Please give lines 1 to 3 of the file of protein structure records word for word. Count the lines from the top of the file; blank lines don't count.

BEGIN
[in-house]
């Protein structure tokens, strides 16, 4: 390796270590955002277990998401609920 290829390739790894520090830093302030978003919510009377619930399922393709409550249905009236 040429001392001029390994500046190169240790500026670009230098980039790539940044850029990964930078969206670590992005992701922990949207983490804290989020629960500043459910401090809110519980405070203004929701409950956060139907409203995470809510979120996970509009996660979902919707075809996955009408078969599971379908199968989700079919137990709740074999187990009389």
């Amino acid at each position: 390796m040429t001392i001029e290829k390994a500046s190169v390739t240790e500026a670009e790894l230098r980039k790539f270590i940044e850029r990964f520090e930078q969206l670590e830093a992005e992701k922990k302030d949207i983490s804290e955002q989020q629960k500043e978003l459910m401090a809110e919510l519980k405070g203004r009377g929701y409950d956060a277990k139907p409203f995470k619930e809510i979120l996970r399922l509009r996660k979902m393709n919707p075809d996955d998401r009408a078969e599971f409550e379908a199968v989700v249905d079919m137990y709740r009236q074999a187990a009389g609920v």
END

[in-house]
């Protein structure tokens, strides 16, 4: 390796270590955002277990998401609920 290829390739790894520090830093302030978003919510009377619930399922393709409550249905009236 040429001392001029390994500046190169240790500026670009230098980039790539940044850029990964930078969206670590992005992701922990949207983490804290989020629960500043459910401090809110519980405070203004929701409950956060139907409203995470809510979120996970509009996660979902919707075809996955009408078969599971379908199968989700079919137990709740074999187990009389």
């Amino acid at each position: 390796m040429t001392i001029e290829k390994a500046s190169v390739t240790e500026a670009e790894l230098r980039k790539f270590i940044e850029r990964f520090e930078q969206l670590e830093a992005e992701k922990k302030d949207i983490s804290e955002q989020q629960k500043e978003l459910m401090a809110e919510l519980k405070g203004r009377g929701y409950d956060a277990k139907p409203f995470k619930e809510i979120l996970r399922l509009r996660k979902m393709n919707p075809d996955d998401r009408a078969e599971f409550e379908a199968v989700v249905d079919m137990y709740r009236q074999a187990a009389g609920v």